From mountain pose (Tadasana) step your right foot back.
Keep your front foot parallel to your mat and pointing forward. Position your back foot at approximately a 45-degree angle. Modify by standing on the front of your foot with your heel off the ground.
Keep your feet hip-width apart and square your hips to the front of the mat.
Bend into your front knee, making sure your knee is stacked directly above your ankle, or behind it. Keep your back leg strong.
Extend your arms up towards the sky and relax your shoulders away from your ears.
Hold for 5 breaths before switching to the other side.
Tree / Vrksasana
Tree pose is a perfect beginner’s standing pose, helping you to gain focus and learn to breathe and balance while standing on one foot.
Begin in mountain pose with your feet together and place your right foot on your inner left upper thigh or modify by leaning it on the left ankle. Externally rotate your right leg out.
Place your hands in a prayer position and hold a steady gaze by looking at a spot in front of you.
Keep your belly engaged and shoulders relaxed. Avoid leaning into your standing leg.
Hold for 8-10 breaths then switch sides.
Seated Forward Bend / Paschimottanasana
Seated forward bend pose or Paschimottanasana as it’s more popularly known in Sanskrit, is an excellent pose for giving the whole back of your body a good stretch — from your calves to your hamstrings (back of the thighs) to your spine.
It’s always good to incorporate a seated forward bend in your yoga practice and this one is brilliant for opening up the body and learning to breathe into the discomfort of a posture.
Begin in a seated position with your legs together extended in front of you, feet are firmly flexed with toes curled towards you, and your arms are extended above you towards the sky with palms facing each other.
Lift your chest and start to hinge forward from your waist, bending from your hips and keeping your back flat, fold your upper body over your lower body.
Engage your lower abdominals and imagine your belly button moving towards the top of your thighs.
Once you reach your limit, stop and breathe for 8-10 breaths. Make sure your shoulders, head and neck are all relaxed. Modify by bending your knees.
Bridge Pose / Setu Bandha Sarvangasana
Follow a forward bend with a backbend counterpose. Bridge pose stretches the front body and strengthens the back body — a perfect beginner’s backbend.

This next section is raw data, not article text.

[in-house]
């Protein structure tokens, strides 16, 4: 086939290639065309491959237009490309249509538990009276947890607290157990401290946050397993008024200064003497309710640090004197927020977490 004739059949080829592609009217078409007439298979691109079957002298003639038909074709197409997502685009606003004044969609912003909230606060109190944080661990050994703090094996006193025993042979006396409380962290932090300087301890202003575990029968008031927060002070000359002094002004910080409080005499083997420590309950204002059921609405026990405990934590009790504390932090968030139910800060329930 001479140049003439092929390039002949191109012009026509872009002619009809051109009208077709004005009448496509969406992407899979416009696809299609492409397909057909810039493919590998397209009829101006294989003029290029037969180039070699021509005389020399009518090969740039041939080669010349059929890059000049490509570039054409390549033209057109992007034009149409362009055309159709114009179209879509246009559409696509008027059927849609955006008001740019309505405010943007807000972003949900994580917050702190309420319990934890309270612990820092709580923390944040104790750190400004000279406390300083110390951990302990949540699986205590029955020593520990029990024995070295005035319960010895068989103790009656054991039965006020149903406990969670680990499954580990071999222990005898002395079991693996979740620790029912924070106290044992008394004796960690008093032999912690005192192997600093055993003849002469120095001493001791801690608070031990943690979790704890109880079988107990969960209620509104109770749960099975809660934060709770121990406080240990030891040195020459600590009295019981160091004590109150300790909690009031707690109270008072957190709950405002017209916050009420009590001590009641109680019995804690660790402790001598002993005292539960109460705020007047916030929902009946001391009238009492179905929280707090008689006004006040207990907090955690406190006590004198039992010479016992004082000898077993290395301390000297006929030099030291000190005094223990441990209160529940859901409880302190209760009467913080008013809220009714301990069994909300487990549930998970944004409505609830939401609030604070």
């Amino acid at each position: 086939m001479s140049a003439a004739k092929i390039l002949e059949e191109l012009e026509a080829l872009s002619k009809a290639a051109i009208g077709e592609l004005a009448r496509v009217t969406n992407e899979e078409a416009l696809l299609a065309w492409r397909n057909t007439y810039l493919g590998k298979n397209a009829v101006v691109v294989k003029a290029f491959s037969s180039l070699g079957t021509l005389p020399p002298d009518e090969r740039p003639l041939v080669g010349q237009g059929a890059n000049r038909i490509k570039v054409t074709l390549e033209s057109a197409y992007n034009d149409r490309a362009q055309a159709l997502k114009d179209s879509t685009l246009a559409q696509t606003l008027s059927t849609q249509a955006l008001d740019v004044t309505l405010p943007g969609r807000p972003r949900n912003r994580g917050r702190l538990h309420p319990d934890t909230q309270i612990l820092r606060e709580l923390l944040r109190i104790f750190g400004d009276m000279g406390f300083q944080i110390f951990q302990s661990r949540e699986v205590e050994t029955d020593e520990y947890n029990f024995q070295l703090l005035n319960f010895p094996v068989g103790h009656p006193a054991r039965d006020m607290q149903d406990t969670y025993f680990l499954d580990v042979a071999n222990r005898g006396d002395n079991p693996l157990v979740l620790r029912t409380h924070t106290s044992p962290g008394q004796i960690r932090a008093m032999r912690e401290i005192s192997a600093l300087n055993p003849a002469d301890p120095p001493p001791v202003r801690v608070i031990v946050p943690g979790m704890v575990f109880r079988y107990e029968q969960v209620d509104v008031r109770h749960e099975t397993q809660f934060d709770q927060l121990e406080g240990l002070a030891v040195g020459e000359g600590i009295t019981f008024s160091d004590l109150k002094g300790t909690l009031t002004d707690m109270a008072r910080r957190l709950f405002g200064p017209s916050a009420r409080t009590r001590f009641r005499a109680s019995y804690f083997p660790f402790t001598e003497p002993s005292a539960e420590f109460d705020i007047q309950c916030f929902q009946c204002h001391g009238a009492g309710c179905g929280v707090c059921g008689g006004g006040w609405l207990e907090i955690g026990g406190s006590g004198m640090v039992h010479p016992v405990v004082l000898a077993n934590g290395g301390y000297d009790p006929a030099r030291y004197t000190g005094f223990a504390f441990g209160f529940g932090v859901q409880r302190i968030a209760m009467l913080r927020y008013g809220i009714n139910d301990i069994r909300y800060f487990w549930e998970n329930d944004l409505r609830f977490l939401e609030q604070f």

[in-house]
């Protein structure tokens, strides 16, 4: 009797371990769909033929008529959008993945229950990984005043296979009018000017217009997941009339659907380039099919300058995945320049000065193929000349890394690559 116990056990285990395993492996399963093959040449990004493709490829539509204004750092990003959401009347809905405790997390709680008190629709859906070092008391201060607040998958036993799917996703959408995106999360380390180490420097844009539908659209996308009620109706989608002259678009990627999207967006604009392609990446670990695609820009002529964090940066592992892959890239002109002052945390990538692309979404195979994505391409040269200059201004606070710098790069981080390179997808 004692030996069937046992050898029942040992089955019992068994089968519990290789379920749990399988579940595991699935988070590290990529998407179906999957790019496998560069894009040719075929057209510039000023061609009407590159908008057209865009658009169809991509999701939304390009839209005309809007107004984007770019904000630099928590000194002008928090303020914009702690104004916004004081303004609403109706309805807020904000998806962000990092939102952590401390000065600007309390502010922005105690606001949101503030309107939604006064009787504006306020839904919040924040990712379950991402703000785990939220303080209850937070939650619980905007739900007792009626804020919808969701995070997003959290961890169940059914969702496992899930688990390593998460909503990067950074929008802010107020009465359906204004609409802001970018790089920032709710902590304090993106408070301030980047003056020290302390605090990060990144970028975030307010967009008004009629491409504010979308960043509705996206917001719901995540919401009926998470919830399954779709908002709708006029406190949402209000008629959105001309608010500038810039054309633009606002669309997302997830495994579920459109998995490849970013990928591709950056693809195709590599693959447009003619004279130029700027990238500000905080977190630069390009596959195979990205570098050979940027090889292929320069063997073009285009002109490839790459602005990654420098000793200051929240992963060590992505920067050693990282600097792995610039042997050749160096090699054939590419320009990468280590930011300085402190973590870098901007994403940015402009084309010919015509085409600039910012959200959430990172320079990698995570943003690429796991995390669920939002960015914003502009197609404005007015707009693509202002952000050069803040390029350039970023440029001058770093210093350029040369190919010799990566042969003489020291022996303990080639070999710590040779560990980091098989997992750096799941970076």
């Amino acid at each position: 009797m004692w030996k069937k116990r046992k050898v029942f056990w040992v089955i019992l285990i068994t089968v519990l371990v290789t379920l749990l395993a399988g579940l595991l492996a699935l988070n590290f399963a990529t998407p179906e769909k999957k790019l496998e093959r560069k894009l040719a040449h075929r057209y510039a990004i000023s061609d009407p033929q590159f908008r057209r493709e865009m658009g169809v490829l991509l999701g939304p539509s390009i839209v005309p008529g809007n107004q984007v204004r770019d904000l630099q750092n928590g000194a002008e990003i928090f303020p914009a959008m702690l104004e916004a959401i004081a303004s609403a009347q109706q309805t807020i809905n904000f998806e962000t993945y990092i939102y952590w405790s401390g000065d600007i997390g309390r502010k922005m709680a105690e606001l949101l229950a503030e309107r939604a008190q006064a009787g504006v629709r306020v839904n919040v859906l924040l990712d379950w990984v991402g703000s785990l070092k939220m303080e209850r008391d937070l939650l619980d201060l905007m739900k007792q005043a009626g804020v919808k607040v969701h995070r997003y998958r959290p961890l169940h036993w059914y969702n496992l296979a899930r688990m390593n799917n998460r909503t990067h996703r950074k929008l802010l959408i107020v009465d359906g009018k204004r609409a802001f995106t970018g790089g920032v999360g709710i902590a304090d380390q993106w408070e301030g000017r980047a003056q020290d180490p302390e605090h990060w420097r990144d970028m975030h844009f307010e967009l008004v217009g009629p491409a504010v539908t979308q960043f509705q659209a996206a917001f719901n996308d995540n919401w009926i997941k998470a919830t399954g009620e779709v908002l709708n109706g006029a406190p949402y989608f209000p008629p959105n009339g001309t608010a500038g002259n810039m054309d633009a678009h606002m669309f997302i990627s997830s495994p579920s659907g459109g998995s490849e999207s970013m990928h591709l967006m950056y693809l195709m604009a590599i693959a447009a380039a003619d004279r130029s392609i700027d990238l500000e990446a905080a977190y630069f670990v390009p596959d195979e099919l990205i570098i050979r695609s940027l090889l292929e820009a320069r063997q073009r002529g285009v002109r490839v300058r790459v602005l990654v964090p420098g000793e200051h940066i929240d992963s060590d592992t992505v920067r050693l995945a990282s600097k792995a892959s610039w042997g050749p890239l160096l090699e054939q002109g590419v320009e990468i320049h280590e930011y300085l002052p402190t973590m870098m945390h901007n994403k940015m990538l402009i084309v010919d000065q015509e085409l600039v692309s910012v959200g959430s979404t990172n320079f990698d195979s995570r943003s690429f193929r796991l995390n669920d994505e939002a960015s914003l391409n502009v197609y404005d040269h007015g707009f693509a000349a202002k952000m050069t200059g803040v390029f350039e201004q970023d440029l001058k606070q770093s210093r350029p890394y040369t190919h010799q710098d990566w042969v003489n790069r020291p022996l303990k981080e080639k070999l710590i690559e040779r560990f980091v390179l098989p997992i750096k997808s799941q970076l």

Lie on your back, bend both knees and position your feet hip-width apart with your knees stacked over your ankles.
Place your arms on either side of your body with the palms of your hands turned down to the ground. Spread your fingers wide.
Imagine dragging your heels on the mat towards your shoulders to engage your hamstrings
Lift your hips up and hold the pose for 5 breaths pressing into both feet.
Supine Twist / Supta Matsyendrasana
Supine twists are neutralizing poses, so they’re great to include if you’ve been doing lots of backbends or forward bends.
They help to detoxify your body as well as aid in digestion and they can be energising (so good for your morning practice).
Lie on your back and hug both knees in towards you with your feet off the ground.
Place your arms in a “T” shape, with the palms of your hands turned up or down.
Let both knees drop down toward the right side of your mat.
Keep your gaze looking toward the sky, or turn to face the opposite direction of your knees.
Hold for 5 breaths before coming to the other side.
Child’s Pose / Balasana
Child’s pose or Balasana is a resting posture that is available for you to take during any time of your practice, be it at home or in a class.
It’s a calming pose that gently stretches your lower back, hips, thighs, knees and ankles and relaxes your spine, shoulders and neck.
Come to tabletop on all fours then bring your knees and feet together as you sit your butt back onto your heels and stretch your arms forward. Another option is to bring your big toes to touch and open your knees as wide as the mat.
Lower your forehead to the floor (block, pillow or blanket) and let your entire body release.
Hold for as long as you’d like!
Corpse Pose / Savasana
Aaaah sweet, delicious Savasana, oh how we love you.
This pose may seem like the easiest, but mentally it’s the most challenging, as most find it difficult to keep still.
It’s THE MOST important of all poses as it integrates all the hard work you just did prior to lying down on your mat.
Savasana relaxes the central nervous system, giving the cells of the body an opportunity to really permeate the fresh oxygenated blood, easing all the muscles and giving them the best gift after all of its hard work.
Lie on the mat with your hands and feet as wide as it is comfortable for you with palms up and toes pointed out.
Bring your shoulder blades right under the chest and just allow yourself to melt into the earth one breath at a time.
Take three deep breaths and then stay in the posture for five minutes or longer.